Why We Dumb Things Down
How to bring richness and rigor back into your workplace
Have you ever prepared something for your boss or leadership only to be told that it was far too complex and needed to be simplified? If so, you’re not alone. Every day millions of strategies, analyses, reports, and emails are reduced to a set of jargon-laced bullet points.
In theory, this sounds like a good idea. Simplicity! You don’t really understand something until you can explain it to a child, right? True, but your leaders and colleagues are not children. And in a dynamic and complex world, few decisions are truly simple. We need deeper understanding and sense-making in order to innovate and break through. Unfortunately, the opposite happens.
And so this:
- “Blockchain is a trend we should keep an eye on.”
This phenomenon is part of a recursive loop that leads to a less accurate picture of reality as we move up the hierarchy. In response to that lack of clarity leaders do things that actually make it worse. This all happens through a process I call The Reductionist Loop.
The Reductionist Loop
- Leaders are busy. As the primary decision makers (something we’ll circle back to) their days are packed with meetings, pitches, updates, and discussions designed to maximize their reach and influence.
- Leaders can’t focus. Because they’re busy, they don’t have time to focus deeply on any one subject. Meetings are sliced into finer and finer chunks (a day of 15 or 30 min meetings is not uncommon). They consistently run over, leading to overlap and stress for everyone involved.
- Leaders can’t handle the truth. Because they can’t focus, leaders tend to react poorly to depth, ambiguity, or any issue that requires systems thinking (which is almost every issue that matters). Walk in with a few pages of thoughtful prose and you’ll likely hear, “Just dumb it down for me.” What they mean is, “You clearly understand this better than I do, and I don’t have the time to digest this, so just tell me what you think, and I’ll give you a gut reaction.” This has been exacerbated by the fact that many people are bad communicators. For every recommendation that is rich with informational depth and nuance there are three more that are just poorly conceived and communicated. In response, leaders are increasingly skeptical of dense materials and conversations. Just get to the point.
- Leaders see the world in bullet points. Because they can’t handle the truth (the detail), leaders and their subordinates begin to create a culture of brevity that makes complex topics more digestible. They do this under the banner of efficiency and focus, but like everything in the corporate world, it gets taken to the extreme. A sentence like, “Transparency is important because it enables employees to make better decisions and reduces bias while decentralizing power,” becomes, “Transparency is important.” And since the reduction sometimes feels too banal, we spice it up again with corporate jargon like, “Transparency is mission critical.”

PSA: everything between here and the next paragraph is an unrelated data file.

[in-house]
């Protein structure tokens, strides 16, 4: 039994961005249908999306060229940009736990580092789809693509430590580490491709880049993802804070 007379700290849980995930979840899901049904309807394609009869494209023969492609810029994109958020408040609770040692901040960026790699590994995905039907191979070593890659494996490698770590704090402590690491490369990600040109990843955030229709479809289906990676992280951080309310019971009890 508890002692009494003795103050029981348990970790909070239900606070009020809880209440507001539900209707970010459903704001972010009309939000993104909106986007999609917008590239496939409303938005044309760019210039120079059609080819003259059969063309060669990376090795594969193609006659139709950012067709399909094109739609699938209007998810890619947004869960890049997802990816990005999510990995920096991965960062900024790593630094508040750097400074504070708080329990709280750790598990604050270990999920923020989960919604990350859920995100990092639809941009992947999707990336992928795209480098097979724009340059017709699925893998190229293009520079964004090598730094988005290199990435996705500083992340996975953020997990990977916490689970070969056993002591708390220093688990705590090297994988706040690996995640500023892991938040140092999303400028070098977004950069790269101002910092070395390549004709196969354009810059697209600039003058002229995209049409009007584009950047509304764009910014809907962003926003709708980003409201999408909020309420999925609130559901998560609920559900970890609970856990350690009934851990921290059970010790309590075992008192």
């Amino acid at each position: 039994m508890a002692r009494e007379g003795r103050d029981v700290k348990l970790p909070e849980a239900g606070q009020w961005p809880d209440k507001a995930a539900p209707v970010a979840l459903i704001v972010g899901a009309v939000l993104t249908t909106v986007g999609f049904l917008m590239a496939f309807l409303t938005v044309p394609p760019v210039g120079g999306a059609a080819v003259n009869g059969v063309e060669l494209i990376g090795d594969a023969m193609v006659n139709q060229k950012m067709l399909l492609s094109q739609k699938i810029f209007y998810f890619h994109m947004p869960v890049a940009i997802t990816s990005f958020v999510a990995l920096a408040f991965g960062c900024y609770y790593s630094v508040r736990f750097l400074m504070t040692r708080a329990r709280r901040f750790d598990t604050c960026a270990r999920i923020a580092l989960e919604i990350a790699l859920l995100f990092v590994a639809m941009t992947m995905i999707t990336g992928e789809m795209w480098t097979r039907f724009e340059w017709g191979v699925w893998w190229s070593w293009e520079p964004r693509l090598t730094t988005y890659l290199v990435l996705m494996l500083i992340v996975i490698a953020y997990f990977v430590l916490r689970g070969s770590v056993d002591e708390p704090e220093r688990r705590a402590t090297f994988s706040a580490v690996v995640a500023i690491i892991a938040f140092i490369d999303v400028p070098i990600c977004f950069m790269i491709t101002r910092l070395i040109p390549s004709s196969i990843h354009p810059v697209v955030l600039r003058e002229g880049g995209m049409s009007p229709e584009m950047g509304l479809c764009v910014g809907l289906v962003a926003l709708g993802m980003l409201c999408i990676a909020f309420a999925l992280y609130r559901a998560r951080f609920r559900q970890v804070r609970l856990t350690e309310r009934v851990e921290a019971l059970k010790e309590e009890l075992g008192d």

- Leaders don’t “get it.” Because they only see bullet points and don’t have the time to push for richer conversations, many leaders lack a deep understanding of what’s happening in every part of their business and marketplace. Employees know this, which is why, “Leadership doesn’t get it,” is one of the most popular quotes around the water cooler.
- Leaders crave the truth. Because they don’t have all the information, context, and nuance (and yet are expected to make most of the decisions), many leaders grow increasingly hungry for a better picture of reality. They simultaneously wish they could go broad and deep — across the organization and down into the ranks — to see what’s happening and fine tune their mental model. This search for the truth leads them to ask for and accept a broad range of meetings, reviews, and interactions. And so at last we return to the first step of this vicious cycle, where we find our leaders too busy for their own good.
This loop plays over and over again, year after year, as employees move up the ranks — doing this to their boss, and having it done to them. It is both a symptom and a cause of the bureaucratic operating system that drives us crazy. And it has to go.
It’s worth noting that I am not advocating for being overly intellectual or waltzing around with 100+ page PowerPoint decks. That’s the other extreme of the same root cause. I’m talking about a few pages of prose. A Bezos memo. A sophisticated diagram or chart. Asking everyone to read a book on an important topic (like the Blockchain). We should take Einstein’s apocryphal advice, “Make things as simple as possible, but no simpler.”
Amazingly, when we forcibly break the pattern by bringing something deep to the table and asking everyone to make time for it, leaders love it. Wouldn’t you know, they’re brilliant curious people who are craving depth and want to understand the world as much as we do.
Alas, no one has time for this level of exploration on every subject. Which brings us to my final point.
Expecting leaders to make all the decisions leads to bad decisions.
It’s no one’s fault. Modern organizations are so complex that no one, not even Watson, can hold all that complexity in their heads. When all the feedback and insight is at the edge, and all the power is centralized and suffering from the loop I just described, is it any wonder that we are unhappy with the outcome?
If you’re working for a leader, I invite you to try to raise the level of discussion both in what you share and how you share it. You can challenge your leadership to do some deep thinking and learning with you. It just requires time (which you’ll have to fight for), quality of thought (which you’ll have to work for), and confidence (which you’ll have to dig for).
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